Among the brilliant young musicians emerging from the strong Munich jazz scene of the 80s flutist/saxophonist Beate Kittsteiner once was the best kept secret around. Although her music was appreciated by concertgoing jazz fans and by musicians as different as Don Cherry and Gerry Mulligan, for record collecting jazz fans without live experience her name was sort of a rumour: I remember an italian jazz buff telling me a story about an enthusaistic french jazz fan who tried in vain to pronounce the name of a really incredible Munich jazz lady he had heard playing excellently at least on a dozen of horns. He was exaggerating… but not much!

The situation changed in 1995 as „Guajira For My Moods“ (AWS 069505) turned the attention to the remarkably gifted lady who finally is achieving long overdue popular recognition. Unlike most musicians who get in the recording studio at rather tender ages her debut as a leader presented the mature achievements of a creative artist already in her thirties: an improvising soloist and skillful composer with a sense of flowing melodic line, a strong feeling for rhythm and a lovely tone. An all encompassing musician. The combination of classical education, experience in Modern Jazz and especially her curiosity and deep understanding not only of the Western musical heritage but of many moods, rhythms and scales from all continents, permits her to tell her own stories. Beate Kittsteiner whose name was misspelled in 1991 by a Japanese record company on a sidewoman-date with Mal Waldron as „Beat Kiffstiner“ shows again that she is very unlikely to be beaten by any flutist!

„Man only plays where he/she is a human being in the true sense of the word, and only where he/she plays is man a true human being.“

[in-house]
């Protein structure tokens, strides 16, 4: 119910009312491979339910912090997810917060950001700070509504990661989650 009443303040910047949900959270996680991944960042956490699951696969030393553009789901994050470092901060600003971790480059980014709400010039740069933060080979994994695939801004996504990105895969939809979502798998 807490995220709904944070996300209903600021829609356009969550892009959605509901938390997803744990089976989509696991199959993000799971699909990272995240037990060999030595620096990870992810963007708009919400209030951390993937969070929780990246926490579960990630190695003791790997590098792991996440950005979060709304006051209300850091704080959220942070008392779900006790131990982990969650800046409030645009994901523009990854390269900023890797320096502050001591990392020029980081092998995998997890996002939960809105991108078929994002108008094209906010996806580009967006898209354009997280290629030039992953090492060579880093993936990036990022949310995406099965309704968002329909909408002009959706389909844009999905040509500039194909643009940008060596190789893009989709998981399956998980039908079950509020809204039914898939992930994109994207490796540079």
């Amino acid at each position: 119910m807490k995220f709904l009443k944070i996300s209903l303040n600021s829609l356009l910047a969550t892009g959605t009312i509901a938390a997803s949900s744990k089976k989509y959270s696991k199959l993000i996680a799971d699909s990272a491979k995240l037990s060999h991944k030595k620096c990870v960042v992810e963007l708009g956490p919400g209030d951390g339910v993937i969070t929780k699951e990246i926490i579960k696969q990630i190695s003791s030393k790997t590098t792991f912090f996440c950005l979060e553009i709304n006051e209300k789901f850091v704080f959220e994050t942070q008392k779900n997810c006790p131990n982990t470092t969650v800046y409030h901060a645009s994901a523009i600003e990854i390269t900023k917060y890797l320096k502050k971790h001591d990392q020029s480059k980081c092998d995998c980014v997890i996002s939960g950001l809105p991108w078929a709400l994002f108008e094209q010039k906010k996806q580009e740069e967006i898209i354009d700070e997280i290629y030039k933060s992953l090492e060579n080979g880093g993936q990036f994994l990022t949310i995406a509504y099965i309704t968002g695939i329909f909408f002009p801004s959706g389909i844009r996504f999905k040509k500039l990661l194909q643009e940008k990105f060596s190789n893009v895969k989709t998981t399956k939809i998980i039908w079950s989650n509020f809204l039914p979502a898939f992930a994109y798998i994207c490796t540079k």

With this argument for the „homo ludens“ Friedrich Schiller could easily become the next patron saint of jazz! So it’s just fitting that the aptly titled PENTALUD opens the album. The Greek word „Penta“, known from expressions like „pentagram“ or „pentameron“. and the Latin word „ludus“ join together to the „play of five“ of a band that has definitely grown together. Beate’s „International Jazz Quintet“ consists of musicians „who play my music the way I feel it.“. Already featured on „Guajira“ were tasteful German Pianist Walter Lang, rock-solid Canadian bassist Rocky Knauer and Brazilian percussion-wizard Borel de Sousa with whom Beate started a promising duo-partnership. John Betsch has not only been the first choice of Mal Waldron, Steve Lacy and the late Jim Pepper, but has also been for years Beate’s musical companion and one of her best friends.

But „Pentalud“ also means Beate’s playful treatment of the fifth degree of the scale, which is by turns either augmented, diminished or natural. The head begins like an Indian raga and continues with complex, changing rhythms and vertical harmony in the B and C sections. With an inspired solo, Walter shows why he belongs to Germany’s most sought-after pianists, while Borel’s skillful tabla playing so far might have been a secret even to his biggest fans.

By trying to whistle or hum along with Beate’s haunting melodies, one realizes that in spite of their catchiness they are by no means easy. All of a sudden one notices unusual changes or meters. A case in point is MONTOONO. „Like all of my tunes, also this one is a little bit the other way around, a little different.“ Most Cuban montunos feature patterns with only a few changes. Are montunos too monotonous for improvisation? Jazz musicians not familiar with Latin music might think so. With an uncommon montuno Beate demonstrates that they are wrong. In a very unconventional way she spiced the third part of the head with interesting changes, replaced the sometimes squeaky sound of the Cuban flute by her alto flute and featured the bassist.